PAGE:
Next, the team asked how these host-bacterial interactions affect cellular function within the tumor microenvironment. To do so, they developed a method called INVADE-seq (invasion-adhesion-directed expression sequencing) which allowed them to apply a single cell RNA-seq approach that provided information about gene expression of the patient cancer cells in addition to identifying bacterial transcripts within these cells. Applying this technique to fresh oral cancer samples, they again found Fusobacterium among the dominant bacterial species present, primarily associated with epithelial and monocyte-derived macrophage cells in these patients. Epithelial cancer cells harboring bacteria had gene expression signatures enriched for signaling pathways involved in cancer progression, including epithelial-to-mesenchymal transition pathways and interferon response. Consistent with their spatial analysis, the researchers found the total bacterial load in cell clusters was negatively correlated with expression of wild-type TP53.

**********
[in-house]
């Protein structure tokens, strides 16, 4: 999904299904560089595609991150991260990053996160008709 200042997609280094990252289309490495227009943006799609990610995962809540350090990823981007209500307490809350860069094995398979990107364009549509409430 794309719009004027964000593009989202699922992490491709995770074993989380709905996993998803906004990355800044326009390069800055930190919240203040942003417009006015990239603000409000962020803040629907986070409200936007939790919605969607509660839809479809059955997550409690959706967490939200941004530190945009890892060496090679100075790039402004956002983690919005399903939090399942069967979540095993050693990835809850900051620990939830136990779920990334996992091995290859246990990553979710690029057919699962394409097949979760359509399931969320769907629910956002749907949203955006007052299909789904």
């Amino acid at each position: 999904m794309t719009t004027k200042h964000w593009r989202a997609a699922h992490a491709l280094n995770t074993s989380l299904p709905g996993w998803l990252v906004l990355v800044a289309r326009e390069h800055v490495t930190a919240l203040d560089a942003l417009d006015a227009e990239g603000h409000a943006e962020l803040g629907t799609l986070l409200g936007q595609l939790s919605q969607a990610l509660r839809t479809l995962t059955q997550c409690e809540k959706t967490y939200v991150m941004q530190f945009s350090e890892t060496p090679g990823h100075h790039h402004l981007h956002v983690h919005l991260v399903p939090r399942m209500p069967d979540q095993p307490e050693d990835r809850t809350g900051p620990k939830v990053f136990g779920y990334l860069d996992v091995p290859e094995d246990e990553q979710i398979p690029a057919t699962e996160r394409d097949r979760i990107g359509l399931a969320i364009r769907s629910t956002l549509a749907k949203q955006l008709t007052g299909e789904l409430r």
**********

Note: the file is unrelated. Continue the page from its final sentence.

Are bacteria choosing to reside in places where they know they can thrive, or are they turning their region of residency into an immune-suppressive, cancer-driving niche? Galeano Niño admits this chicken or the egg relationship is difficult to determine and an ongoing question he is investigating. However, he was able to use some immunology tricks from his PhD work and developed functional in vitro assays to test if bacteria could cause changes in cancer cell behavior. Galeano Niño co-cultured colorectal epithelial cells with Fusobacterium nucleatum and embedded them in neutrophil-containing collagen matrices. Using live cell imaging and gene expression analyses, Galeano Niño uncovered that colorectal cancer cells harboring bacteria recruited neutrophils and resulted in an increase in cancer progression pathways including remodeling of extracellular matrix, cell adhesion and migration, while downregulating pathways involved in DNA damage repair and p53 signaling. Furthermore, he observed epithelial cells infected with bacteria detached from the spheroids and invaded the surrounding environment as single cells- a behavior reminiscent of metastatic behavior. These functional assays support the researchers’ findings in patient samples and suggest that bacteria are indeed capable of influencing cancer cell behavior to promote cancer progression.